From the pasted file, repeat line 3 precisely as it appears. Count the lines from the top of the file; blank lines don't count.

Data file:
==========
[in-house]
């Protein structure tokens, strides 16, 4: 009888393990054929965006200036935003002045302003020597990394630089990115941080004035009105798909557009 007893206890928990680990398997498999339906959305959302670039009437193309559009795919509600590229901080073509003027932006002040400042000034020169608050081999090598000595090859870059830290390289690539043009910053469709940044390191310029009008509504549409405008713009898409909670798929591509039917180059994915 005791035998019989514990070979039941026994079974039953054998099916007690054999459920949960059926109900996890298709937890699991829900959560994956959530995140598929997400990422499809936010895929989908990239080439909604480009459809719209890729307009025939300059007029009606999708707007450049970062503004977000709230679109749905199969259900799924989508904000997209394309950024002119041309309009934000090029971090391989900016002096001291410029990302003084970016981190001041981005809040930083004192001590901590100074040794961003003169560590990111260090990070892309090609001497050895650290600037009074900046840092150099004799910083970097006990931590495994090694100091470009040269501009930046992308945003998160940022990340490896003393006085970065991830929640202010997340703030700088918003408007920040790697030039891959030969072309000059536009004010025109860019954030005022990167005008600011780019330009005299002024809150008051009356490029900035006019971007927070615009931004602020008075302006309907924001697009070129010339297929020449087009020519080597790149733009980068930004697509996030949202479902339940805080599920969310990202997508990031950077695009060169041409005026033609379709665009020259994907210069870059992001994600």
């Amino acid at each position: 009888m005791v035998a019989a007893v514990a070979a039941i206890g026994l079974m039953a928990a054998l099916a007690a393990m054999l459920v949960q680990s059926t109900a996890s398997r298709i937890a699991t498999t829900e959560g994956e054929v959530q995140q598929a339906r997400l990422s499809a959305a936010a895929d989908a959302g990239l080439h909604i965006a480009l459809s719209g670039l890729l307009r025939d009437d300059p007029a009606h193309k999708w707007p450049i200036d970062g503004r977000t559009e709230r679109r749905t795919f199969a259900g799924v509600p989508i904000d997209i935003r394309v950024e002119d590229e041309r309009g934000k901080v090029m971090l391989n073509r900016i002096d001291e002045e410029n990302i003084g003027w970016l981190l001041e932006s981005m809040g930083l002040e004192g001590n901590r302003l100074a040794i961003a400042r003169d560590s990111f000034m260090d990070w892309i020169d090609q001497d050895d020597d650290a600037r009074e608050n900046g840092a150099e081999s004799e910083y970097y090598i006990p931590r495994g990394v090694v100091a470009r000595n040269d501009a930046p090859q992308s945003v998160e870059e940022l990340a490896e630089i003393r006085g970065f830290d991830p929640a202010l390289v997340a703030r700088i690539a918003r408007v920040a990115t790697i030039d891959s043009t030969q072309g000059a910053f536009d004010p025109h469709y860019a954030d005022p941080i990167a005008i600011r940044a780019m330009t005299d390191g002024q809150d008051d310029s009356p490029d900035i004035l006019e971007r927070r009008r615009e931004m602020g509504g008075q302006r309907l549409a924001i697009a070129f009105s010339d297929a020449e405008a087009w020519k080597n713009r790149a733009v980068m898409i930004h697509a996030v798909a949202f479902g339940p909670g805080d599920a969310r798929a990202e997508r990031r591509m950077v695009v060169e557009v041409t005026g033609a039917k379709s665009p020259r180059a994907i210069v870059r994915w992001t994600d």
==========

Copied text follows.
């Amino acid at each position: 009888m005791v035998a019989a007893v514990a070979a039941i206890g026994l079974m039953a928990a054998l099916a007690a393990m054999l459920v949960q680990s059926t109900a996890s398997r298709i937890a699991t498999t829900e959560g994956e054929v959530q995140q598929a339906r997400l990422s499809a959305a936010a895929d989908a959302g990239l080439h909604i965006a480009l459809s719209g670039l890729l307009r025939d009437d300059p007029a009606h193309k999708w707007p450049i200036d970062g503004r977000t559009e709230r679109r749905t795919f199969a259900g799924v509600p989508i904000d997209i935003r394309v950024e002119d590229e041309r309009g934000k901080v090029m971090l391989n073509r900016i002096d001291e002045e410029n990302i003084g003027w970016l981190l001041e932006s981005m809040g930083l002040e004192g001590n901590r302003l100074a040794i961003a400042r003169d560590s990111f000034m260090d990070w892309i020169d090609q001497d050895d020597d650290a600037r009074e608050n900046g840092a150099e081999s004799e910083y970097y090598i006990p931590r495994g990394v090694v100091a470009r000595n040269d501009a930046p090859q992308s945003v998160e870059e940022l990340a490896e630089i003393r006085g970065f830290d991830p929640a202010l390289v997340a703030r700088i690539a918003r408007v920040a990115t790697i030039d891959s043009t030969q072309g000059a910053f536009d004010p025109h469709y860019a954030d005022p941080i990167a005008i600011r940044a780019m330009t005299d390191g002024q809150d008051d310029s009356p490029d900035i004035l006019e971007r927070r009008r615009e931004m602020g509504g008075q302006r309907l549409a924001i697009a070129f009105s010339d297929a020449e405008a087009w020519k080597n713009r790149a733009v980068m898409i930004h697509a996030v798909a949202f479902g339940p909670g805080d599920a969310r798929a990202e997508r990031r591509m950077v695009v060169e557009v041409t005026g033609a039917k379709s665009p020259r180059a994907i210069v870059r994915w992001t994600d």